This week, I’m trying an older title, but there’s a newer DLC to tantalize new players to do a deep dive. Superliminal is a perspective-based puzzle title, and as such, it’s a surreal experience that will leave you scratching your head but in a good way. If you’ve got a high threshold for weird and enjoy complex puzzles, you really should give Superliminal a go.
Before going further, let me ask you, did you enjoy the Inception movie? Because if you did, a lot about Superliminal will appeal to you. First, the obvious link is that both the film and the game concern exploring dreamscapes, but while Inception features a heist scenario, Superliminal focuses on the therapeutic application.
By that I mean that your character is a patient of one Dr. Glenn Pierce who has developed SomnaSculpt therapy. The therapy requires that a patient be put into a dream state and then be presented with challenges in order to overcome low self-esteem, apparently. Far be it for me to imply that the great Dr. Pierce is a quack, but it really doesn’t take long for you to fall into ever deepening dream states. The farther down you go, the more surreal your world becomes, and the more the difficulty of the puzzles increase.
The game never lets you forget that you’re in a dream state, and an alarm clock is a recurring motif. However, the game mechanics make sense, contextually, because Superliminal already acknowledges that you’re not in the real world. As a result, you as a player need to rethink how you approach the environment. For example, many of the puzzles will require that you re-size an object, which you do by changing the camera angle until the object in question looks bigger, and when you drop it, you’ll notice that the object now is bigger. You can also rotate your view in order to walk on the ceiling or walls at your pleasure. You’ll be using that resizing mechanic a lot, and you should pay attention as you’ll find objects hidden inside items that you’ve resized that you would never have found otherwise.
You can also expect that Superliminal will play with your visual perception frequently. Trompe l’oeuil is a real artistic technique that fools your eye into perceiving a 2D representation as a 3D object, but the title takes that concept and builds it into its puzzles. In addition, you know the warning in your car’s rear view mirrors: objects may be closer than they appear? In Superliminal, not only may that be true, you can also expect that what you believe to be one thing from a distance looks entirely different once you reach it.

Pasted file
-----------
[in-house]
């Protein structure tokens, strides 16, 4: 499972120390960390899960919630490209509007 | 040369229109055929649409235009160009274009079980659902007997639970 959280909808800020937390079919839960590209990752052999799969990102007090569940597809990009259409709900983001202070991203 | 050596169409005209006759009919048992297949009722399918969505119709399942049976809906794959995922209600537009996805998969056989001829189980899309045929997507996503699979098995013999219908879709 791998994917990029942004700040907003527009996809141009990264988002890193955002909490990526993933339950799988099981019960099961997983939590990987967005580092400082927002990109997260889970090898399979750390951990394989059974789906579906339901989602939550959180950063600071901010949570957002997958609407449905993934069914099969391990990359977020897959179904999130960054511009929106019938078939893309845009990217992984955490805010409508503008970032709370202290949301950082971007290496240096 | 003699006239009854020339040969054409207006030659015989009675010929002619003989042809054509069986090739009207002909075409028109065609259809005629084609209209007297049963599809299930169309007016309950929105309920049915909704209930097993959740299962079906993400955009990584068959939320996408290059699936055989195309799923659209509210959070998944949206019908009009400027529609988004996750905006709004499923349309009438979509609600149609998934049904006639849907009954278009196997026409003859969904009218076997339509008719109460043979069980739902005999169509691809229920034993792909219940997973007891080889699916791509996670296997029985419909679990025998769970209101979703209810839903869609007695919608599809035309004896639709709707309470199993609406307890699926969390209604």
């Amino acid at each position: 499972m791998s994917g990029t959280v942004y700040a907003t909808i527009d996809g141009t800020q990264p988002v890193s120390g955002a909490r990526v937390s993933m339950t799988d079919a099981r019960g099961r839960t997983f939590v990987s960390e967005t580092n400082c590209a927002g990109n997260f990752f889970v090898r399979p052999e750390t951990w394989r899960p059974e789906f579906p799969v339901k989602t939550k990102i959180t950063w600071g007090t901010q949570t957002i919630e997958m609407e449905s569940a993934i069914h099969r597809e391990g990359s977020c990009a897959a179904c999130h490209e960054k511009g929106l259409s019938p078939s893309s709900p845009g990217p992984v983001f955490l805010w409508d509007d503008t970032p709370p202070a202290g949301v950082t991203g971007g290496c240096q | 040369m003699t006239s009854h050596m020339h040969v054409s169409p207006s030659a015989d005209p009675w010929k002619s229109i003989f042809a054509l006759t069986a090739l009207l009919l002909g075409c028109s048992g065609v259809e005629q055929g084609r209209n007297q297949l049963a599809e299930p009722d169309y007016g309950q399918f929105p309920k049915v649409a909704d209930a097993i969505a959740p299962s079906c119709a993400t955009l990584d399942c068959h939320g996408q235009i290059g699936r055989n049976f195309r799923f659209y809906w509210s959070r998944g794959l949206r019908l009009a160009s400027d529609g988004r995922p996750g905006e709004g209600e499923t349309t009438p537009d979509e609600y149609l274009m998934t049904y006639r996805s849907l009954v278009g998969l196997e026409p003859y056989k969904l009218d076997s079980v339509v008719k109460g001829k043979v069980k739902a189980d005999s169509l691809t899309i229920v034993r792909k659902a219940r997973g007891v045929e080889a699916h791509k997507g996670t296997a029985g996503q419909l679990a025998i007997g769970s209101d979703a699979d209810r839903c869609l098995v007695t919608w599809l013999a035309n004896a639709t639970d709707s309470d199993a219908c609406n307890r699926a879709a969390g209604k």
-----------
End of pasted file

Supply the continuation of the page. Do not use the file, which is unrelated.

In Superliminal, you’ll find that your environment will reset itself while you’re exploring, which is both cool and irritating at turns. You have to explore all of your environs in order to determine with which items you can interact, and these items then provide both clues and solutions. While you’re flipping fire alarm switches or activating fire extinguishers, you’ll hear brief snatches of narration by both Dr. Glenn Pierce and a Siri-sounding AI assistant that provides a guide to the overarching narrative. Admittedly, the ever-increasing weirdness of your environment is more than enough to clue you into the fact that your mind is in imminent danger.
The game ends on a somewhat didactic note, but the speech does feel as though it flows from the themes you’ve spent your three hours watching unfold. Though Superliminal is short, the ending feels satisfying. Sure, there are ideas that could have been implemented or developed more effectively, but overall, the only real drawback for Superliminal is that the ever-changing perspectives can become dizzying. Players prone to motion-sickness or vertigo should watch a walkthrough or two before deciding to purchase the game.
- You have no body in the game. On the one hand, it’s nice not having to deal with the random floating hands you often see in first person perspective titles, but on the other, it really increases Superliminal’s weirdness.
- Dream Soda is a bit on the nose.
- You’ll fall. A lot. That’s both a motif and part of the way the title works.
- Pay no attention to the random red pawns…
- Writing this review while remaining vague enough not to spoil anything was a real challenge.